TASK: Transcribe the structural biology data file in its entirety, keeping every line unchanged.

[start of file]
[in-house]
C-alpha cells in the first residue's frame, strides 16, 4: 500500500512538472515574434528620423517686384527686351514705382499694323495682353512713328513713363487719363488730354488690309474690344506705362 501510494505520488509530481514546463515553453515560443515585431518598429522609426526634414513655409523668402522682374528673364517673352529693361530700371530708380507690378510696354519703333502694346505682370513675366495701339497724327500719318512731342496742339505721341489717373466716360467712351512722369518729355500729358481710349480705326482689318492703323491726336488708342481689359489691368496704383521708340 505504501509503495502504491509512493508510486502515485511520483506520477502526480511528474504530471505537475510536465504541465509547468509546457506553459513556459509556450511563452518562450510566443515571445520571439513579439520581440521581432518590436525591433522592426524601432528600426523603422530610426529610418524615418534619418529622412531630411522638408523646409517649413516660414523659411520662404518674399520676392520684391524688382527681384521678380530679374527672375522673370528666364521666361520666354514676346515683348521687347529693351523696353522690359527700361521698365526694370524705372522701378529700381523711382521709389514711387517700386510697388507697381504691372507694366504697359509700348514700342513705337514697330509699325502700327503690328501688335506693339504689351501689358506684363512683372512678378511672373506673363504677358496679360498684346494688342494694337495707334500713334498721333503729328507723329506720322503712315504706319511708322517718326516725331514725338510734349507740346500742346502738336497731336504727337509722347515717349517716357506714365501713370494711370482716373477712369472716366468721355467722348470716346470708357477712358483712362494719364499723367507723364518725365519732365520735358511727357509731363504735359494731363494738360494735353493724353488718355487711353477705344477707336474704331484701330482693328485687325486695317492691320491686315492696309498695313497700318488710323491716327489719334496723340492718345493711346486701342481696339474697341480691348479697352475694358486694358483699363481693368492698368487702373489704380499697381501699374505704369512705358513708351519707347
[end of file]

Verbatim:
[in-house]
C-alpha cells in the first residue's frame, strides 16, 4: 500500500512538472515574434528620423517686384527686351514705382499694323495682353512713328513713363487719363488730354488690309474690344506705362 501510494505520488509530481514546463515553453515560443515585431518598429522609426526634414513655409523668402522682374528673364517673352529693361530700371530708380507690378510696354519703333502694346505682370513675366495701339497724327500719318512731342496742339505721341489717373466716360467712351512722369518729355500729358481710349480705326482689318492703323491726336488708342481689359489691368496704383521708340 505504501509503495502504491509512493508510486502515485511520483506520477502526480511528474504530471505537475510536465504541465509547468509546457506553459513556459509556450511563452518562450510566443515571445520571439513579439520581440521581432518590436525591433522592426524601432528600426523603422530610426529610418524615418534619418529622412531630411522638408523646409517649413516660414523659411520662404518674399520676392520684391524688382527681384521678380530679374527672375522673370528666364521666361520666354514676346515683348521687347529693351523696353522690359527700361521698365526694370524705372522701378529700381523711382521709389514711387517700386510697388507697381504691372507694366504697359509700348514700342513705337514697330509699325502700327503690328501688335506693339504689351501689358506684363512683372512678378511672373506673363504677358496679360498684346494688342494694337495707334500713334498721333503729328507723329506720322503712315504706319511708322517718326516725331514725338510734349507740346500742346502738336497731336504727337509722347515717349517716357506714365501713370494711370482716373477712369472716366468721355467722348470716346470708357477712358483712362494719364499723367507723364518725365519732365520735358511727357509731363504735359494731363494738360494735353493724353488718355487711353477705344477707336474704331484701330482693328485687325486695317492691320491686315492696309498695313497700318488710323491716327489719334496723340492718345493711346486701342481696339474697341480691348479697352475694358486694358483699363481693368492698368487702373489704380499697381501699374505704369512705358513708351519707347